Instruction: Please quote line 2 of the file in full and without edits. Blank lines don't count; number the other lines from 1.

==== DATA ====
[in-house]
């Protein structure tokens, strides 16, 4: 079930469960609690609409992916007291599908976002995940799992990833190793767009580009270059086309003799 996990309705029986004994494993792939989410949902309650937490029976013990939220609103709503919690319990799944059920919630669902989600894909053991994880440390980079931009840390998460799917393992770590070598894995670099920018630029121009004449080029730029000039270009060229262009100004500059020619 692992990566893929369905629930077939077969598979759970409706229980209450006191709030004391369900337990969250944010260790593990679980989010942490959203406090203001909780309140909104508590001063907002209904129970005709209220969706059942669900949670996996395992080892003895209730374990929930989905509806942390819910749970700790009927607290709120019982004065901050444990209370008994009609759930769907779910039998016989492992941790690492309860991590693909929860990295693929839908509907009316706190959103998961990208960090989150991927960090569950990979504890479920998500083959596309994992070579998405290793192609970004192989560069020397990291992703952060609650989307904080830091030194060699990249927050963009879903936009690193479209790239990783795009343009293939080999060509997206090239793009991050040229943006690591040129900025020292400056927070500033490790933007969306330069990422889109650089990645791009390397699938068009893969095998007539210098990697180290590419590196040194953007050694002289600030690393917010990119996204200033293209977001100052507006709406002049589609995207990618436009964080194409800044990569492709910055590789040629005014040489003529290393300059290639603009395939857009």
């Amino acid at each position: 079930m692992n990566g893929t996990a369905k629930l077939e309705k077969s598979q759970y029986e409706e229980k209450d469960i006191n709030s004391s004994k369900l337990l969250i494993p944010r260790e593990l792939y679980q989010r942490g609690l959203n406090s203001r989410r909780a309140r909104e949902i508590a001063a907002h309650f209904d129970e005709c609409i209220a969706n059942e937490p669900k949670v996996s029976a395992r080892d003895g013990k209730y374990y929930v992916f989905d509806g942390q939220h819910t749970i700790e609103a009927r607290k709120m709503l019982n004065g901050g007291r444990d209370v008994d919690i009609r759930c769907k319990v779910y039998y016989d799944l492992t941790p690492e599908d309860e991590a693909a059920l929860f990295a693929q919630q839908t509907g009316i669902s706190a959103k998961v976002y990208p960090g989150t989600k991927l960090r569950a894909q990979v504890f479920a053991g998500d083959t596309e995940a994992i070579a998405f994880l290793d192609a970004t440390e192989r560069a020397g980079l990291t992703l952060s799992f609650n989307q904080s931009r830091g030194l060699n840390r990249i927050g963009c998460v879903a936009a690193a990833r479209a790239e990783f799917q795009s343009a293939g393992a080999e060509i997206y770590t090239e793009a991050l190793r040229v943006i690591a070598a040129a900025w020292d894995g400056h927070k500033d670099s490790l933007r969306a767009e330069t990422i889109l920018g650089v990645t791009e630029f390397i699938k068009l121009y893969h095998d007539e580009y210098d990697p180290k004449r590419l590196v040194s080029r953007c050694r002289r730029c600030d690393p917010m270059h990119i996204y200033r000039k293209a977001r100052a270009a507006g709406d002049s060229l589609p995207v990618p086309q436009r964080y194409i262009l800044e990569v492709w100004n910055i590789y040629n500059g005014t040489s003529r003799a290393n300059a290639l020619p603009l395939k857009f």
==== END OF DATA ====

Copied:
């Protein structure tokens, strides 16, 4: 079930469960609690609409992916007291599908976002995940799992990833190793767009580009270059086309003799 996990309705029986004994494993792939989410949902309650937490029976013990939220609103709503919690319990799944059920919630669902989600894909053991994880440390980079931009840390998460799917393992770590070598894995670099920018630029121009004449080029730029000039270009060229262009100004500059020619 692992990566893929369905629930077939077969598979759970409706229980209450006191709030004391369900337990969250944010260790593990679980989010942490959203406090203001909780309140909104508590001063907002209904129970005709209220969706059942669900949670996996395992080892003895209730374990929930989905509806942390819910749970700790009927607290709120019982004065901050444990209370008994009609759930769907779910039998016989492992941790690492309860991590693909929860990295693929839908509907009316706190959103998961990208960090989150991927960090569950990979504890479920998500083959596309994992070579998405290793192609970004192989560069020397990291992703952060609650989307904080830091030194060699990249927050963009879903936009690193479209790239990783795009343009293939080999060509997206090239793009991050040229943006690591040129900025020292400056927070500033490790933007969306330069990422889109650089990645791009390397699938068009893969095998007539210098990697180290590419590196040194953007050694002289600030690393917010990119996204200033293209977001100052507006709406002049589609995207990618436009964080194409800044990569492709910055590789040629005014040489003529290393300059290639603009395939857009």